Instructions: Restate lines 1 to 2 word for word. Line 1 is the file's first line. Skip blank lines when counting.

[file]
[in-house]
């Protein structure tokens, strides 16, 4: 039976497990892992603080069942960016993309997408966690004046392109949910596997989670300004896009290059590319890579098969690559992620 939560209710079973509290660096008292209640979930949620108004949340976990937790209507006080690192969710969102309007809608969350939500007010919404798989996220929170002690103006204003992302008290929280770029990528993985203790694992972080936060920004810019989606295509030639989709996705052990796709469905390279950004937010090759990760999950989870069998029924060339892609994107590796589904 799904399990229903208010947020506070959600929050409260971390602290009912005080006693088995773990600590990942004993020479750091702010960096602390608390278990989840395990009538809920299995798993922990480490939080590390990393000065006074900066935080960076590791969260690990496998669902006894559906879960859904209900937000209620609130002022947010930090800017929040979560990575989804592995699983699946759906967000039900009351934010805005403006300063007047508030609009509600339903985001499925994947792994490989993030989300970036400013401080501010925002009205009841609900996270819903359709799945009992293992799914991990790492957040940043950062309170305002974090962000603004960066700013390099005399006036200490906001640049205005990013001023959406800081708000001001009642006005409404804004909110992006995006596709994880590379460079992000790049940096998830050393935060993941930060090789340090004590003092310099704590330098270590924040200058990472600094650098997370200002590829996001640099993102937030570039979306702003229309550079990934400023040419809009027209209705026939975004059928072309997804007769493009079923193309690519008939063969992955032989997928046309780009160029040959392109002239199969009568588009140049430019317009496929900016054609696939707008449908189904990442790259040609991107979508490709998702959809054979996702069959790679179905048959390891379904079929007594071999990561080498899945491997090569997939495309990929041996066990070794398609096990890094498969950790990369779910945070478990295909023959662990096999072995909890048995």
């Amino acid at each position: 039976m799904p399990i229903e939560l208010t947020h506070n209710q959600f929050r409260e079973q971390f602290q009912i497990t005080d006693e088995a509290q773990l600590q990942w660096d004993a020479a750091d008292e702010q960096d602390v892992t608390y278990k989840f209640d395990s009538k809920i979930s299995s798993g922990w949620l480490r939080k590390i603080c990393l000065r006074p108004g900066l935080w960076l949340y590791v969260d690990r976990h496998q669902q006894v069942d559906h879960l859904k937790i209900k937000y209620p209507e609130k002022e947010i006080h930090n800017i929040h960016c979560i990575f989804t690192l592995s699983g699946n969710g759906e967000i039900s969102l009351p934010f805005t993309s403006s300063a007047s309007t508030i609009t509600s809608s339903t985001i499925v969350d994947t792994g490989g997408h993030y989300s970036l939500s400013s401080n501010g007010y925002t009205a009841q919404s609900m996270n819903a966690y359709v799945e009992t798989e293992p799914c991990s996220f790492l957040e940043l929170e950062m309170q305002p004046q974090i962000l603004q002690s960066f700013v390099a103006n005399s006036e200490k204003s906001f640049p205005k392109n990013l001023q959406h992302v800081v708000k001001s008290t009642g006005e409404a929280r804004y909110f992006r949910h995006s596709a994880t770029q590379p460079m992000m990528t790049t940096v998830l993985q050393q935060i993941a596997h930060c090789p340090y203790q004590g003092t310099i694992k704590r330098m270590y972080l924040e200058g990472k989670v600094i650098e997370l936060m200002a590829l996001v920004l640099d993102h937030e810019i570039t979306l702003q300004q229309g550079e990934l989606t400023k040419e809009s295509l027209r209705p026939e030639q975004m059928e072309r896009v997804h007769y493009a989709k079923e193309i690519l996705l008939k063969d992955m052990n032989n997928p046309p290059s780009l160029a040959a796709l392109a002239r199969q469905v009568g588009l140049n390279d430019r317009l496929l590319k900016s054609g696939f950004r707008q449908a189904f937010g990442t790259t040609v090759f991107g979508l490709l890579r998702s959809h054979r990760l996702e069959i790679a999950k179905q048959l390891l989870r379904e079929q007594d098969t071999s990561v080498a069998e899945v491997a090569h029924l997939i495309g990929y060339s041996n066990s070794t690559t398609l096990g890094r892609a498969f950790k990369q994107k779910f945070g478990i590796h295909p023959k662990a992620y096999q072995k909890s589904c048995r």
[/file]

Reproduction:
[in-house]
């Protein structure tokens, strides 16, 4: 039976497990892992603080069942960016993309997408966690004046392109949910596997989670300004896009290059590319890579098969690559992620 939560209710079973509290660096008292209640979930949620108004949340976990937790209507006080690192969710969102309007809608969350939500007010919404798989996220929170002690103006204003992302008290929280770029990528993985203790694992972080936060920004810019989606295509030639989709996705052990796709469905390279950004937010090759990760999950989870069998029924060339892609994107590796589904 799904399990229903208010947020506070959600929050409260971390602290009912005080006693088995773990600590990942004993020479750091702010960096602390608390278990989840395990009538809920299995798993922990480490939080590390990393000065006074900066935080960076590791969260690990496998669902006894559906879960859904209900937000209620609130002022947010930090800017929040979560990575989804592995699983699946759906967000039900009351934010805005403006300063007047508030609009509600339903985001499925994947792994490989993030989300970036400013401080501010925002009205009841609900996270819903359709799945009992293992799914991990790492957040940043950062309170305002974090962000603004960066700013390099005399006036200490906001640049205005990013001023959406800081708000001001009642006005409404804004909110992006995006596709994880590379460079992000790049940096998830050393935060993941930060090789340090004590003092310099704590330098270590924040200058990472600094650098997370200002590829996001640099993102937030570039979306702003229309550079990934400023040419809009027209209705026939975004059928072309997804007769493009079923193309690519008939063969992955032989997928046309780009160029040959392109002239199969009568588009140049430019317009496929900016054609696939707008449908189904990442790259040609991107979508490709998702959809054979996702069959790679179905048959390891379904079929007594071999990561080498899945491997090569997939495309990929041996066990070794398609096990890094498969950790990369779910945070478990295909023959662990096999072995909890048995």